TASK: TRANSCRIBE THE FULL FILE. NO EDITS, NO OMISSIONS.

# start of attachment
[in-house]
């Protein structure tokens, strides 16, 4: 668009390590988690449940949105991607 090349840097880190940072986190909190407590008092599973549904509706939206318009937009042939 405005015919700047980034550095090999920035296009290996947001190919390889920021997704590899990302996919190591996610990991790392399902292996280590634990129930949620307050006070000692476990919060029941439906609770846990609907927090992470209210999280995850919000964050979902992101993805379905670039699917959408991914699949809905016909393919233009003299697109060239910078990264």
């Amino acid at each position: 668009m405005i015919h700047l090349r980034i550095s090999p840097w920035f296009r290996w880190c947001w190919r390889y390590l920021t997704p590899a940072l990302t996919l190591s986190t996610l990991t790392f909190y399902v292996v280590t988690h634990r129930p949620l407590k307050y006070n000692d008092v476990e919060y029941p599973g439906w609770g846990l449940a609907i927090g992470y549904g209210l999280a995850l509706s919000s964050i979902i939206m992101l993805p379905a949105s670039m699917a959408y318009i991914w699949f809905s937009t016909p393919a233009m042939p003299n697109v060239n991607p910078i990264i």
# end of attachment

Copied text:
[in-house]
């Protein structure tokens, strides 16, 4: 668009390590988690449940949105991607 090349840097880190940072986190909190407590008092599973549904509706939206318009937009042939 405005015919700047980034550095090999920035296009290996947001190919390889920021997704590899990302996919190591996610990991790392399902292996280590634990129930949620307050006070000692476990919060029941439906609770846990609907927090992470209210999280995850919000964050979902992101993805379905670039699917959408991914699949809905016909393919233009003299697109060239910078990264």
């Amino acid at each position: 668009m405005i015919h700047l090349r980034i550095s090999p840097w920035f296009r290996w880190c947001w190919r390889y390590l920021t997704p590899a940072l990302t996919l190591s986190t996610l990991t790392f909190y399902v292996v280590t988690h634990r129930p949620l407590k307050y006070n000692d008092v476990e919060y029941p599973g439906w609770g846990l449940a609907i927090g992470y549904g209210l999280a995850l509706s919000s964050i979902i939206m992101l993805p379905a949105s670039m699917a959408y318009i991914w699949f809905s937009t016909p393919a233009m042939p003299n697109v060239n991607p910078i990264i």